The Validity of Assessments of Professional Competence.Report as inadecuate

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Valid assessment of professional competence has proven to be an elusive goal. Objective tests, direct observation of performance, overall ratings of competence, and simulations have been tried and found wanting in one way or another. Objective test items are criticized as being unrealistic and therefore invalid. Direct observation tends to be very unreliable and thus invalid. Simulations and overall ratings of competence share both of these flaws to some extent. The difficulties inherent in evaluating professional competence are outlined, and some ways to minimize the impact of these difficulties are suggested. A general framework is proposed for evaluating the validity of measures of competence, and this framework is used to examine the strengths and weaknesses of three approaches to the assessment of professional competence: (1) direct observation; (2) simulation; and (3) objective tasks. In evaluating the validity of such an assessment, it is important to give special attention to the weakest links in the argument. For performance testing, evaluation and generalization are the weakest links. For objective tests, extrapolation is the weakest link. For simulations, any of the links can be weak or strong depending on the simulation. There is a 28-item list of references. (Author/SLD)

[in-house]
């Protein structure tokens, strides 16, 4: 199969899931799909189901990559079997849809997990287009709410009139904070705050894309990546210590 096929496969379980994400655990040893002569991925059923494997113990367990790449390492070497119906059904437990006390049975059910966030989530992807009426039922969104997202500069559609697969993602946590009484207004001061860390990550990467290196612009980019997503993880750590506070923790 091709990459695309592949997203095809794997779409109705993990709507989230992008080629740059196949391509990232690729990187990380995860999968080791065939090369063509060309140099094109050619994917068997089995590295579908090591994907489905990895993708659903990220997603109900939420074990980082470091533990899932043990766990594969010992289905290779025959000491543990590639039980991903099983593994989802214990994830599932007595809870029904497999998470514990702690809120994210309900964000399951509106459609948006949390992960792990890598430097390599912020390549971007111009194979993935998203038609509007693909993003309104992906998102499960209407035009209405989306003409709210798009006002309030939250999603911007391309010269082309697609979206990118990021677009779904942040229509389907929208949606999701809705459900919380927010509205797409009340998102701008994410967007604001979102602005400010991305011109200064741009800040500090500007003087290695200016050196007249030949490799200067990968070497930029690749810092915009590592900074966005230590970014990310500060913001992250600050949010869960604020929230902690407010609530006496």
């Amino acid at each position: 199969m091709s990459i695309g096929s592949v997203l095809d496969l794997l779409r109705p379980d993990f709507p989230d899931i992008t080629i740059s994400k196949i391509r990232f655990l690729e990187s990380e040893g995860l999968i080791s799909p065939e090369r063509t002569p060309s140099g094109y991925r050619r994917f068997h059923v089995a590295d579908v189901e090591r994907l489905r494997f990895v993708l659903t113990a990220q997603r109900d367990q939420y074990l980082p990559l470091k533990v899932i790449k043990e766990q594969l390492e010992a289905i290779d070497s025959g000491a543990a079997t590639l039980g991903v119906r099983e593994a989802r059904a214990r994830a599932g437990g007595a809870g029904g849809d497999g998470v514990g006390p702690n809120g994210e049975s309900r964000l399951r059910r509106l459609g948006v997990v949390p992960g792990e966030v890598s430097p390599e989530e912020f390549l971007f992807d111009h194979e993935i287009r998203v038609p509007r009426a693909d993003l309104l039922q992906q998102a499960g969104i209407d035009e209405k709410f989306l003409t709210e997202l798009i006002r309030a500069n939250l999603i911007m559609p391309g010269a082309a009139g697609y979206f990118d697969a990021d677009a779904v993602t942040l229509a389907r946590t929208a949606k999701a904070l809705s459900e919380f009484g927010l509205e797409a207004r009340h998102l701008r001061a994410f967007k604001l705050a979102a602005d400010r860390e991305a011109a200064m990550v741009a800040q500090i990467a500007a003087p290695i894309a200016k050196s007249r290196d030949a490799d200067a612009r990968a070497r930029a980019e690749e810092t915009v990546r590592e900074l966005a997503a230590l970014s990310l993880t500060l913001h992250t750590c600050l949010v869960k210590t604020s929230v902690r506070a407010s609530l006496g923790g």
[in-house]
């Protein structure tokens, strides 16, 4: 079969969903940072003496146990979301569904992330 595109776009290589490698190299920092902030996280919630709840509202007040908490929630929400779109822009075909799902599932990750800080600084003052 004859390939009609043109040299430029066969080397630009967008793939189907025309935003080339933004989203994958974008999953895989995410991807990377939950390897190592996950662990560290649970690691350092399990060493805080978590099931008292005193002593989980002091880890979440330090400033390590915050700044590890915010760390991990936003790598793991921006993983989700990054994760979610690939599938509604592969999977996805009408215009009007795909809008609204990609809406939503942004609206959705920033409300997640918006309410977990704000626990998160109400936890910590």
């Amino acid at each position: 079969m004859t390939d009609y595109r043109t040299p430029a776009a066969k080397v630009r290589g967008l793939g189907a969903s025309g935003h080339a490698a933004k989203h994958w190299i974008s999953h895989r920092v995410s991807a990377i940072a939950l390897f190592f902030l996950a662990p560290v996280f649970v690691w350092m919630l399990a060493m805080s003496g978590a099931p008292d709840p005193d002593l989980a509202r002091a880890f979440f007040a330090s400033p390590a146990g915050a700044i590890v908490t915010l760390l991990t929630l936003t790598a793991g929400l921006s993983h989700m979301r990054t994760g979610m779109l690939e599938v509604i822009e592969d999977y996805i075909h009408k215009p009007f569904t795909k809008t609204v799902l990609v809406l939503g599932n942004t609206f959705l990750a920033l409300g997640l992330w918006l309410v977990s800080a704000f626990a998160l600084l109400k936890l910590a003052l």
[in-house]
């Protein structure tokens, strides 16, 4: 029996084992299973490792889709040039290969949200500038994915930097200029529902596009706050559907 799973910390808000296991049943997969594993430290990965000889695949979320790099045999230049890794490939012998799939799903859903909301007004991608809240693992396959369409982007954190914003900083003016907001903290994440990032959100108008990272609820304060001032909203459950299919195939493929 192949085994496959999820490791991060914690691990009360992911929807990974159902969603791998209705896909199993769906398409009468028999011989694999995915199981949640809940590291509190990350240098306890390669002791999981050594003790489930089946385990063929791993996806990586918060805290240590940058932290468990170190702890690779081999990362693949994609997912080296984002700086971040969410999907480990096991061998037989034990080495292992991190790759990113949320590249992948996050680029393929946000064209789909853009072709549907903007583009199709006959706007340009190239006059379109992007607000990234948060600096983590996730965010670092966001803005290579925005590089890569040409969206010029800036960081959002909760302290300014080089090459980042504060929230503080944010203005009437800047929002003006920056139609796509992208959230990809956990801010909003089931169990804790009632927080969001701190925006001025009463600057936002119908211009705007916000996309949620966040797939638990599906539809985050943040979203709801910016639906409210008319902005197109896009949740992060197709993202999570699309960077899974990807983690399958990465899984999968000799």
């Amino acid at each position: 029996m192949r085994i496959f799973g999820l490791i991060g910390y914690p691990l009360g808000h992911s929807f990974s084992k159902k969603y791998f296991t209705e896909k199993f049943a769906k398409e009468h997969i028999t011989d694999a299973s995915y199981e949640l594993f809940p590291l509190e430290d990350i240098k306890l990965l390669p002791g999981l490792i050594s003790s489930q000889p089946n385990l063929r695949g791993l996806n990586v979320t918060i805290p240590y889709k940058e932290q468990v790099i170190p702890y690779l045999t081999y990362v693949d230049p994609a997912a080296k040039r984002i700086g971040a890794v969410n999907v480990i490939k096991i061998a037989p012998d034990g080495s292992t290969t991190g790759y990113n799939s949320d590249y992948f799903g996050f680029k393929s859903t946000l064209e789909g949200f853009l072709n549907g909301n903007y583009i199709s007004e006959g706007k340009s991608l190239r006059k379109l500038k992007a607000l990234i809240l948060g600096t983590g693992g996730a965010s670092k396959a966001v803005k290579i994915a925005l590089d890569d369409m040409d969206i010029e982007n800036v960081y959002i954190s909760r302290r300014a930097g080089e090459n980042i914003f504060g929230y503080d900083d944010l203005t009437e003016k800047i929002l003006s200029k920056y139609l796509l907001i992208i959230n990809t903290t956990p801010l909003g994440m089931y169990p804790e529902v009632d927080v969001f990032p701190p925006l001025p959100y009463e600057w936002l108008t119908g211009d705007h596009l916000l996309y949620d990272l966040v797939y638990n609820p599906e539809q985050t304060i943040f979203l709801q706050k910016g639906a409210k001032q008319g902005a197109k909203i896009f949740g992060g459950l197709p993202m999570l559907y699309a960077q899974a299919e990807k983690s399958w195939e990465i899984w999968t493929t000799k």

Descriptors: Competence, Objective Tests, Observation, Performance Tests, Personnel Evaluation, Professional Personnel, Rating Scales, Research Methodology, Simulation, Test Validity, Testing Problems

Author: Kane, Michael T.


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